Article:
From a small town in India to the leading edge of digital innovation in a Fortune 500 company
It is more than 8,000 miles from Hyderabad, India, to Atlanta. That’s how far Nalini Polavarapu traveled in 2001 to start her journey to the leading edge of innovation in the Fortune 500 company Bayer.
Now living in Chicago, Nalini is the company’s head of data science strategy, a role that is exhilarating in its push for innovation to meet customers’ needs and raise revenues. But it is also extremely challenging, because innovations are disruptive and people resist change. Leading change is fraught with complications and doesn’t get any easier when the person in charge is a woman of color.
Nalini navigated the turbulent waters with cutting-edge skills and knowledge acquired from Georgia Tech, combined with an abundance of “soft skills” – personal attributes that enable someone to interact effectively and collaboratively with other people.
“I devote considerable amounts of time to cultivating leaders, looking for ways to encourage and persuade people to develop more than they are prepared to,” Nalini says. “I am also passionate about inclusion and diversity in STEM. I lead the Women in Data Science (WiDS) network at Bayer.”
Nalini’s initial goal in coming to Georgia Tech was to earn a master’s degree in bioinformatics. When she left in 2007, she had earned three degrees, including a master’s in computer science and a Ph.D. in bioinformatics.
Nalini has come a long way in another sense. “My parents did not go to college, and I grew up in a small town in India,” she says. “I am a first-generation graduate and forever indebted to Georgia Tech for giving me the finest educational opportunity.”
What was your path to your current position?
I came to the U.S. in 2001 to pursue a master’s degree in 2001. Back then, bioinformatics was a newly emerging field. It piqued my interest because of its interdisciplinarity and promise of finding solutions to global problems with massive societal impact. Georgia Tech was one of the few schools offering a master’s in bioinformatics back in 2001. Because of its strong reputation in engineering and computer science, Tech stood out to me.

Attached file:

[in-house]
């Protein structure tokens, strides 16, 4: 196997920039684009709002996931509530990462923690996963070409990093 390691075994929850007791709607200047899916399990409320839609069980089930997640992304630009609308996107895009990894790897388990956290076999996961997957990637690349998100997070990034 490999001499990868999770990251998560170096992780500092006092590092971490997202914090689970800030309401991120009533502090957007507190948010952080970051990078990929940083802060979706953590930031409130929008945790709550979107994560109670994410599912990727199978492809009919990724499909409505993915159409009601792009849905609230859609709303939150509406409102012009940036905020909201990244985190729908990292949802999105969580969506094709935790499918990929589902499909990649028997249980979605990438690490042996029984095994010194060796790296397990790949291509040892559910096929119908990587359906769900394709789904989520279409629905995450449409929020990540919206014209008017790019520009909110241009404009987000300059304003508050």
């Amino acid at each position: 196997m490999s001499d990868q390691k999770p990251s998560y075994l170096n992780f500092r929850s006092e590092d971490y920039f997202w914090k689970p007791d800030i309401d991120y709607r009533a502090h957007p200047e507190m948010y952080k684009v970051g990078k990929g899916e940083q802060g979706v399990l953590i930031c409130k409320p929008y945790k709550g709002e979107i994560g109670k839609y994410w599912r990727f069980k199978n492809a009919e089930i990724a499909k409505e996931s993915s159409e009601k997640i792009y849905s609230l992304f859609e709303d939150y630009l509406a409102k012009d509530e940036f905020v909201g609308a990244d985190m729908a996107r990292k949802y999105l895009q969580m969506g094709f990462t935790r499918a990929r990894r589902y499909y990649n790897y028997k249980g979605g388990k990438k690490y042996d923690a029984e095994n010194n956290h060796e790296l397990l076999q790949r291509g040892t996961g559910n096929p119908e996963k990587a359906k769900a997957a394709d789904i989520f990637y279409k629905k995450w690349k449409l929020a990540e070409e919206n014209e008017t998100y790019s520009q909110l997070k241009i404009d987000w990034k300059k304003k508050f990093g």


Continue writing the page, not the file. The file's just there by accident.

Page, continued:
While at Tech, I was in awe of the intellectual prowess of the professors and students. I took advantage of the enormous learning opportunities, and I devoted myself to building a strong foundation in STEM fields by taking as many classes as possible. What started as the pursuit of one degree led to the completion of three.
When I got introduced to artificial Intelligence (AI), it became my passion and has been the core of the degrees and projects I completed at Tech and beyond.
As I was graduating, I came in contact with my current employer at a Georgia Tech career fair. A conversation led to a job offer, and I started as their first data scientist/AI scientist. In this role, I had the unique opportunity to create innovations, build the team, and influence the cultural change to drive the digital transformation of a global Fortune 500 company in a traditional life sciences industry.
What is a typical day in your current position?
My role is to lead digital transformations that will drive personalized value for customers while providing top-line and bottom-line growth for our company. This involves creating inventions using digital technologies, applying these inventions to enable new business models, and influencing the organization at all levels to drive cultural change.
I spend much of the day leading/attending business meetings with senior leaders, peers, and partners, as well as coaching and mentoring direct and indirect reports and colleagues who seek advice. The rest of the day goes into preparing/organizing internal talks, events, and meetings; researching/evaluating emerging technologies/companies; contributing to our inclusion efforts; representing Bayer at external venues; and personal development.
What has been the greatest challenge in your professional life so far?